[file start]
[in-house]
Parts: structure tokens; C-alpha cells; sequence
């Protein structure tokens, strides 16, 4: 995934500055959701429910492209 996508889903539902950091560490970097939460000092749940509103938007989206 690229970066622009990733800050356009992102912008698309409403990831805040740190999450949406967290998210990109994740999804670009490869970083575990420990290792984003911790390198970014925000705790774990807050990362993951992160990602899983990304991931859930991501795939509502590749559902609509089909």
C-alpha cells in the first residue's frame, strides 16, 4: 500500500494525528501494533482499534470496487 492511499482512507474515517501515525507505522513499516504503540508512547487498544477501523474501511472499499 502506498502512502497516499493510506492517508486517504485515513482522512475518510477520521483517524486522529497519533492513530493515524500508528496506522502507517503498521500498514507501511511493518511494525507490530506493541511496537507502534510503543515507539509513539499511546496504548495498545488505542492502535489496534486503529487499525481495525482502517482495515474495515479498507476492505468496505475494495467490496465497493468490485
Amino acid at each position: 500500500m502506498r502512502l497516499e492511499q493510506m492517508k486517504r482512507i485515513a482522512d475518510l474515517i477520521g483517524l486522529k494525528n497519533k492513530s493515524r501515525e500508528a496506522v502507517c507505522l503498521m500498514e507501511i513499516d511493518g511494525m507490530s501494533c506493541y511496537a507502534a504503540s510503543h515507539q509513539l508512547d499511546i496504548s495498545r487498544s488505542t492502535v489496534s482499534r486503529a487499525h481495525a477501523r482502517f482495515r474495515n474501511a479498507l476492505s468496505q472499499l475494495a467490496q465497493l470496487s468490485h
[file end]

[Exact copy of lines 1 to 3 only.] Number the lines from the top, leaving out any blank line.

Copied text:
[in-house]
Parts: structure tokens; C-alpha cells; sequence
């Protein structure tokens, strides 16, 4: 995934500055959701429910492209 996508889903539902950091560490970097939460000092749940509103938007989206 690229970066622009990733800050356009992102912008698309409403990831805040740190999450949406967290998210990109994740999804670009490869970083575990420990290792984003911790390198970014925000705790774990807050990362993951992160990602899983990304991931859930991501795939509502590749559902609509089909």